ICOMOS and UNESCO are visiting Stonehenge this week, to ponder the current set of road tunnel proposals. A lot has changed since we were last thinking about such a tunnel. Despite stories in the press, these changes add up to a much better proposition than the one that had, in principle, been accepted a decade ago.
The government has apparently promised funding for an unprecedented 2.9km-long bored tunnel and further beneficial works. After so many years of failed projects, I still find that promise difficult to believe, welcome as it is. However, I was assured it really is true by National Trust and Historic England representatives on a helpful tour put on for Council for British Archaeology trustees (who kindly invited me along) a couple of weeks ago.
A 2.9km-long tunnel is (in my opinion) the best of three options, none of which has been examined in detail and for none of which precise routes have been agreed. So talk of threats to archaeological remains at Blick Mead (which is a kilometre beyond reach of any proposed roadworks, not “within 20 metres”), and even vague comparisons to the destruction wreaked on heritage by ISIS, is premature and quite silly. The National Trust and Historic England are not heritage terrorists.
Here is where we are now:
- Former, much-derided facilities close to Stonehenge have been removed, and the A344 road that passed close to the stones has been closed and grassed over.
- A new concept of “outstanding universal value” (OUV) has been introduced to world heritage site thinking. In the past, greater conservation emphasis was given to the area around Stonehenge (known as the “Stonehenge bowl”) than the rest of the world heritage site. OUV gives equal weight to the entire area. This means the conservation demands that have to be met along any future road route are greater than they were. (Thus, scored this way, the approved 2004 tunnel loses its benefits, and comes out “neutral” – no point).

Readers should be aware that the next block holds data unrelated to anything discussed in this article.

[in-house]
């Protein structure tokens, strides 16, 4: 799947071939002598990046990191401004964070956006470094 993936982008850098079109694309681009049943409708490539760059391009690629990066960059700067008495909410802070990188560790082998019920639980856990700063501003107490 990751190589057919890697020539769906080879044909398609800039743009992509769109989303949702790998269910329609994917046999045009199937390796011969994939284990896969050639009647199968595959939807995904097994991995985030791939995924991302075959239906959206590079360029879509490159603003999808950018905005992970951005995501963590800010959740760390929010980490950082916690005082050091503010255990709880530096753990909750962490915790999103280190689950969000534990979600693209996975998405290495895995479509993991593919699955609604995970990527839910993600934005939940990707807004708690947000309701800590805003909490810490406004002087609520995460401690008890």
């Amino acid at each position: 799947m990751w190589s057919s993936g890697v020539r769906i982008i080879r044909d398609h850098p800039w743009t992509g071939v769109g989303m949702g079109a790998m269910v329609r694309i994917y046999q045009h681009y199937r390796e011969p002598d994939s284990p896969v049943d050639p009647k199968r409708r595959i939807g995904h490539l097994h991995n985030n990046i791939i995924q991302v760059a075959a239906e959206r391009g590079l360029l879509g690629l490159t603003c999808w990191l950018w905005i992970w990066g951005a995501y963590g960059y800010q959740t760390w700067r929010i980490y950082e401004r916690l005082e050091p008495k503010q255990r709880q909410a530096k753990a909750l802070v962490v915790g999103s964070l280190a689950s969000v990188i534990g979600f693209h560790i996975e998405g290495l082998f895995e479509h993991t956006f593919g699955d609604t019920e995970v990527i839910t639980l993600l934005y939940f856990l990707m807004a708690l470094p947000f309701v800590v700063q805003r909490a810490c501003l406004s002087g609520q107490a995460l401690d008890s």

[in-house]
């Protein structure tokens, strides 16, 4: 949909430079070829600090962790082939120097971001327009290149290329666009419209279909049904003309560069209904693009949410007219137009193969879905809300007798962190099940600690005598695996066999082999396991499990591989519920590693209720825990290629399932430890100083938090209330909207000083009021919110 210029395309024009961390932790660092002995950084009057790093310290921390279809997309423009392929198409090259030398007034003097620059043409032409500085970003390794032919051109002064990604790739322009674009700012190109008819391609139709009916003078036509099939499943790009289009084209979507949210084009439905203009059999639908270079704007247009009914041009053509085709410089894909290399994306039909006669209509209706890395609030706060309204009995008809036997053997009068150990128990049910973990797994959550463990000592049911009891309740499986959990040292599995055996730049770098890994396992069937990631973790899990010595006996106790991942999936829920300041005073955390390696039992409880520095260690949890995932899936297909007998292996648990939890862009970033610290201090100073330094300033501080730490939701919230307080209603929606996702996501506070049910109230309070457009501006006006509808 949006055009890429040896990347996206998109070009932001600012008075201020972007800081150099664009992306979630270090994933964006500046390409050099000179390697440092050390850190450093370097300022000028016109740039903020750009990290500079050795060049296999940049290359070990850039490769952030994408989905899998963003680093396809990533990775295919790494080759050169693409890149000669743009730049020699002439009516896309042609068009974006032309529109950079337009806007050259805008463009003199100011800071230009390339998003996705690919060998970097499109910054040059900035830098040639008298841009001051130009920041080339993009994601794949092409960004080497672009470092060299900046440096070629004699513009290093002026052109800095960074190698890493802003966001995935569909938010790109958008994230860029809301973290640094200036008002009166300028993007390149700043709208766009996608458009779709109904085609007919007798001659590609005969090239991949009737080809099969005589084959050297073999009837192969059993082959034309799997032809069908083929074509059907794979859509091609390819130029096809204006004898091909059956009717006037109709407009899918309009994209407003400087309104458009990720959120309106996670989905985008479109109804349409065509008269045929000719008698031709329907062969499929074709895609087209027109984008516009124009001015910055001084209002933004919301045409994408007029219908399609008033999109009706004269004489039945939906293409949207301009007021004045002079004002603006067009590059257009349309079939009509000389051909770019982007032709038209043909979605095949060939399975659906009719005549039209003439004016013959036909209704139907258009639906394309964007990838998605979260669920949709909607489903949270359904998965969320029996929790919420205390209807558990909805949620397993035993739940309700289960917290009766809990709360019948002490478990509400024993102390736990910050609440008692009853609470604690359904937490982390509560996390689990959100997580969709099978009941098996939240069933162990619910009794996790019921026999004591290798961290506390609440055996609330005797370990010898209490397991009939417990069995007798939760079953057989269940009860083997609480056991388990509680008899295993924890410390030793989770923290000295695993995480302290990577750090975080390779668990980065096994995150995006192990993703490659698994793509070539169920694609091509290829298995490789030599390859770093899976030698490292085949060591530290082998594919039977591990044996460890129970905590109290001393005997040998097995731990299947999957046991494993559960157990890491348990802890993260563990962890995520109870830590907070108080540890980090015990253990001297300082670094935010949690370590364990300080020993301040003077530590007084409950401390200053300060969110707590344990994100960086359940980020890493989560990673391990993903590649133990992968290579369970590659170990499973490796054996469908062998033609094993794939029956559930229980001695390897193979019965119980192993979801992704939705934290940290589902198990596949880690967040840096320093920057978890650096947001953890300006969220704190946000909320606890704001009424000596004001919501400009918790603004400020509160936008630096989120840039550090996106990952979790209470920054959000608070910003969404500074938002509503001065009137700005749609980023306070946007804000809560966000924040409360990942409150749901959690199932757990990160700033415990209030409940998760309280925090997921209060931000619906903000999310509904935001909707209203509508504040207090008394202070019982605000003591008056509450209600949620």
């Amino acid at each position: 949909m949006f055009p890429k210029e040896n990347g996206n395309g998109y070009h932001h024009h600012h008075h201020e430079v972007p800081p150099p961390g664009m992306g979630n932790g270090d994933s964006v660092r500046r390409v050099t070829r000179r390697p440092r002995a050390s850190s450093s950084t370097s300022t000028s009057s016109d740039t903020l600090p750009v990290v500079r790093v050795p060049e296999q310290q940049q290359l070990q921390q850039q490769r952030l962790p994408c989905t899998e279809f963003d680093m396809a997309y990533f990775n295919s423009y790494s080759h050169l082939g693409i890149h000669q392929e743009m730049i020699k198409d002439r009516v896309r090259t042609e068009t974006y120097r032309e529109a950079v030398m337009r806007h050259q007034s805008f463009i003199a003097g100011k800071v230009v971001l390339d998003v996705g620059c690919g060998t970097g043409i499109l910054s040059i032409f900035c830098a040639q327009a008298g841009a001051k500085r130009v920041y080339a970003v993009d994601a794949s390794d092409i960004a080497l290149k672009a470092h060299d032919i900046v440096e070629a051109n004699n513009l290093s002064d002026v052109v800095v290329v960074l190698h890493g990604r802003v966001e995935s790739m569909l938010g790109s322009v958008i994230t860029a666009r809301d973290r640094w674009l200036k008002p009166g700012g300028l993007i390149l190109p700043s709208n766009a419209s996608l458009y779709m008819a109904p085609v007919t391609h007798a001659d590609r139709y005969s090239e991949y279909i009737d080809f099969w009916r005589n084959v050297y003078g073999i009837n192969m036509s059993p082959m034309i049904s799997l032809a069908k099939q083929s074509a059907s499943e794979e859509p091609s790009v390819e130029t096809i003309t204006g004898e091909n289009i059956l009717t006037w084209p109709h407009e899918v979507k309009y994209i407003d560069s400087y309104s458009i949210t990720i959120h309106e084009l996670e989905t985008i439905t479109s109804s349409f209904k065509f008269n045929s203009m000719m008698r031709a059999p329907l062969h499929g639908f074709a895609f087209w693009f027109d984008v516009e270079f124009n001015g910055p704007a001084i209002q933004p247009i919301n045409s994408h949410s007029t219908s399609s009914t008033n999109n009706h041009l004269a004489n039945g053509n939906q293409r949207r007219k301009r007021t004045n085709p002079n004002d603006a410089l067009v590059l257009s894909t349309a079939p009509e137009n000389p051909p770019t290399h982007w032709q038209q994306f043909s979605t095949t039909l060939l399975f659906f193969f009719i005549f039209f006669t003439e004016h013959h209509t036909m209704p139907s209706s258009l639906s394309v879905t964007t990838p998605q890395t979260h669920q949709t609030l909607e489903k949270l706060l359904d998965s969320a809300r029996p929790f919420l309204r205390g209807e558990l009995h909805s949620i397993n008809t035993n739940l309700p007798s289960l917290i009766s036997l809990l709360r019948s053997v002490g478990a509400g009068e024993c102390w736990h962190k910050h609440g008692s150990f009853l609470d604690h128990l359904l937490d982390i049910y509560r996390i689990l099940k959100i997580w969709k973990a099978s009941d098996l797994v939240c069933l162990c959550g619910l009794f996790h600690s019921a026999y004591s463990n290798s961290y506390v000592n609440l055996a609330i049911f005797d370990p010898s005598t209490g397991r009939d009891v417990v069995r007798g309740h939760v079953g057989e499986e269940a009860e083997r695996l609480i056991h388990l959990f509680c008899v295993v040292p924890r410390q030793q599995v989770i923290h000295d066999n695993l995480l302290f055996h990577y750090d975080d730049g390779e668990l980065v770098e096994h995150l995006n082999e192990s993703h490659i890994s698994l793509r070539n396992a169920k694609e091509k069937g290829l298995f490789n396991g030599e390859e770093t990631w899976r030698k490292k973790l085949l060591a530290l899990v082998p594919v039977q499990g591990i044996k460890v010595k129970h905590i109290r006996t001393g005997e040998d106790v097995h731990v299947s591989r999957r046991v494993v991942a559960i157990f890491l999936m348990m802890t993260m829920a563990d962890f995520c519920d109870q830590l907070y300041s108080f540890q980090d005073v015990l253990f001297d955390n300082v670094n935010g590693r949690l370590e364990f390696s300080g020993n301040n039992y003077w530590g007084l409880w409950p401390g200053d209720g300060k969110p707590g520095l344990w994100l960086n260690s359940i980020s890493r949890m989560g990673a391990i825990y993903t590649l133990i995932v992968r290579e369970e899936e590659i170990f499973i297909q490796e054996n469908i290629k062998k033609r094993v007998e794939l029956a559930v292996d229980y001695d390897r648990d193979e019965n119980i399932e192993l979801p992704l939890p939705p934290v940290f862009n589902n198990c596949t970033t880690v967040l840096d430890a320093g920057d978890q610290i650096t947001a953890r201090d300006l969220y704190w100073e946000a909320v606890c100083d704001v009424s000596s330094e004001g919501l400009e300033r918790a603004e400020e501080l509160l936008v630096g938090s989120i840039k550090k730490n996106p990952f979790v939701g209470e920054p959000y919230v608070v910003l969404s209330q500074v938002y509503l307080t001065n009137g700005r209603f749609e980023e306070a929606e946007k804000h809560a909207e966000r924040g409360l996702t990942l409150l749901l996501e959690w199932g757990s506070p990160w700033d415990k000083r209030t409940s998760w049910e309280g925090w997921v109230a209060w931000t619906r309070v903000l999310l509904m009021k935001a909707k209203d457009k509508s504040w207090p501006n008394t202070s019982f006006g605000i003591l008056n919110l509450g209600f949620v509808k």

- Traffic on the A303, the main road passing through the Stonehenge world heritage site, continues to grow, and major delays are becoming commoner.
- The government, in a pre-election pledge, says it is determined to improve traffic flow along the entire route of the A303.
- As part of that project, the government says it is prepared to fund works through the Stonehenge world heritage site. Option 3 (A1–E on the map above) includes a 2.9km tunnel past the stones; beyond the western tunnel entrance, the present A303 would be moved south to leave clear land around the important Winterbourne Stoke barrow group.
- In a joint statement, the National Trust and Historic England have described this option as “a huge improvement on the previous 2.1km tunnel scheme and in line with the initial preliminary assessment work which suggests that a tunnel of at least 2.9km might have a substantive beneficial impact on the World Heritage property, subject to detailed design.”
On available evidence, I can’t find any reason to disagree with this statement. What is on offer is extraordinary. It would greatly extend the already radical improvements to the immediate surroundings at Stonehenge, and to the world heritage site as a whole.